News Roundup

I’ve had a couple of inquiries about this WRAL story, which begins: “A Charlotte man who stands at his front door naked is upsetting his neighbors, but police say he is not doing anything illegal.”

Granted, the indecent exposure statute, G.S. 14-190.9, requires that the exposure be in a “public place,” while this individual is inside his own home. However, without commenting on the specific facts of this case, I do not think that being inside one’s own home is necessarily a complete bar to being charged with indecent exposure. Cf. State v. Williams, 190 N.C. App. 676 (2008) (unpublished) (affirming an inmate’s conviction of indecent exposure where he exposed himself using “a food slot visible from the outside walkway” because “a reasonable probability existed that members of the general public [present in the jail] . . . might have witnessed defendant expose himself”); State v. King, 268 N.C. 711 (1966) (holding that the defendant’s car was a “public place” when it was parked in a business’s parking lot). Out of state cases, though of course decided under other statutes, also could support a charge under appropriate facts. See, e.g., State v. Blair, 798 N.W.2d 322 (Iowa Ct. App. 2011) (a defendant who was “facing forward in front of a bay window with the blinds partially pulled up while masturbating” was properly convicted of indecent exposure; “[b]eing in one’s home does not insulate a person from criminal liability for indecent exposure”); Wisneski v. State, 921 A.2d 273 (Md. 2007) (ruling that exposure to casual acquaintances in a living room was sufficiently public to constitute indecent exposure and collecting cases).

In other news:

Prosecutor disciplined. As the News and Observer reported here, the State Bar has suspended the law license of Johnston County Assistant District Attorney Paul Jackson, but has stayed the suspension in favor of probation. The matter arose in connection with a rape case in which DNA analysis was performed. Although the lab determined that the DNA sample did not match the defendant, Jackson failed to take prompt notice of the results and the defendant remained in jail unnecessarily for several months. The Bar determined that Jackson was remorseful and cooperative, and Johnston County District Attorney Susan Doyle stated that she has total confidence in Jackson despite the mistake.

Reversal is the most likely result of a death sentence. Or is it? UNC professor Frank Baumgartner and former student Anna Dietrich wrote this Washington Post piece, which states: “Based on a review of every death sentence in the United States since 1973, the beginning of the modern era of the death penalty, we have found that the most likely outcome [of a death sentence] isn’t being executed or even remaining on death row as an appeal makes its way through the courts. In fact, the most common circumstance is that the death sentence will be overturned.” It’s easy to see why this matters: few death sentences are obtained each year, and if most are reversed, the death penalty starts to look like a fruitless exercise. But over at Crime and Consequences, this response argues that “the picture has changed over time,” with a huge number of reversals in the 1970s and 1980s as the Supreme Court changed the rules for capital cases frequently and made many of those changes applicable retroactively, and far fewer in recent years as the rules have stabilized, retroactivity law has become more limiting, and federal habeas review has been restricted.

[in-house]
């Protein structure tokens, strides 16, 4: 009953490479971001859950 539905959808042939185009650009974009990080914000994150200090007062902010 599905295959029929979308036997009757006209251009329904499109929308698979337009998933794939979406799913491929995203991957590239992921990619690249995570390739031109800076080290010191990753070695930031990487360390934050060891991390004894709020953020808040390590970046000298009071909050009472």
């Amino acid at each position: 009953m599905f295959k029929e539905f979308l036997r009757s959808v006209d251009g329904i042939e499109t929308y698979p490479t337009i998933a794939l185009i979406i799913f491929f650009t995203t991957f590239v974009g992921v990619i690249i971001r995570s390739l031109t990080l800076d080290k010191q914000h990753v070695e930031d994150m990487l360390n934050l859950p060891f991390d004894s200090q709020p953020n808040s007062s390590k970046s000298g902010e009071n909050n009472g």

Raleigh officer sues Starbucks over hot coffee. WRAL has this story about “[a] Raleigh police officer [who] is suing Starbucks, two employees and a coffee cup maker after suffering third-degree burns and blisters when his coffee spilled into his lap.” The case is reminiscent of the McDonald’s hot coffee case from the 1990s, in which a New Mexico woman won $2.86 million after spilling hot coffee on herself. Starbucks notes that the officer received the coffee for free and contends that the officer should have been more careful.

Two feel-good stories. Finally, two stories I enjoyed this week. First, California has posthumously awarded a law license to a Chinese immigrant who had been denied the right to practice in 1890 because of his race. Justice delayed but perhaps not totally denied. Second, Justice Ginsburg just turned 82. As a birthday gift, she received a fabulous “You Can’t Handle the Ruth” t-shirt. I am not sure exactly how and why Justice Ginsburg has become a hipster celebrity, but it is pretty cool.

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